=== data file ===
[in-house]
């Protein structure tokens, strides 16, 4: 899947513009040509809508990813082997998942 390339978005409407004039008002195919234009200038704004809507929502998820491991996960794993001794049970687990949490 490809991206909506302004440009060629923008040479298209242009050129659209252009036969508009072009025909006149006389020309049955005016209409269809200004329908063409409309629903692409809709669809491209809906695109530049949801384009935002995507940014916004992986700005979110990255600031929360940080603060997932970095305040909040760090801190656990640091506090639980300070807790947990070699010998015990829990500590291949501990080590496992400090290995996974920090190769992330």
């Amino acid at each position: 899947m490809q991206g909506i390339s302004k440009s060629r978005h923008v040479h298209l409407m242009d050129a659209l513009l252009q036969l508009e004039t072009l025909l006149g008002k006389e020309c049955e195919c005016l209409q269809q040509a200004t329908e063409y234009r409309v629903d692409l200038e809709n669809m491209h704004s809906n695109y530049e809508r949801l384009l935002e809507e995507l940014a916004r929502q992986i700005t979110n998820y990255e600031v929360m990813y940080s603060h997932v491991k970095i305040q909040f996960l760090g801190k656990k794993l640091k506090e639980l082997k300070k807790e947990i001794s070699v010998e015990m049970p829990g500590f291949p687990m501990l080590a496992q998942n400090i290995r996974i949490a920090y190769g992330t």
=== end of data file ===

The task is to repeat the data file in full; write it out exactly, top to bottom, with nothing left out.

[in-house]
């Protein structure tokens, strides 16, 4: 899947513009040509809508990813082997998942 390339978005409407004039008002195919234009200038704004809507929502998820491991996960794993001794049970687990949490 490809991206909506302004440009060629923008040479298209242009050129659209252009036969508009072009025909006149006389020309049955005016209409269809200004329908063409409309629903692409809709669809491209809906695109530049949801384009935002995507940014916004992986700005979110990255600031929360940080603060997932970095305040909040760090801190656990640091506090639980300070807790947990070699010998015990829990500590291949501990080590496992400090290995996974920090190769992330």
């Amino acid at each position: 899947m490809q991206g909506i390339s302004k440009s060629r978005h923008v040479h298209l409407m242009d050129a659209l513009l252009q036969l508009e004039t072009l025909l006149g008002k006389e020309c049955e195919c005016l209409q269809q040509a200004t329908e063409y234009r409309v629903d692409l200038e809709n669809m491209h704004s809906n695109y530049e809508r949801l384009l935002e809507e995507l940014a916004r929502q992986i700005t979110n998820y990255e600031v929360m990813y940080s603060h997932v491991k970095i305040q909040f996960l760090g801190k656990k794993l640091k506090e639980l082997k300070k807790e947990i001794s070699v010998e015990m049970p829990g500590f291949p687990m501990l080590a496992q998942n400090i290995r996974i949490a920090y190769g992330t």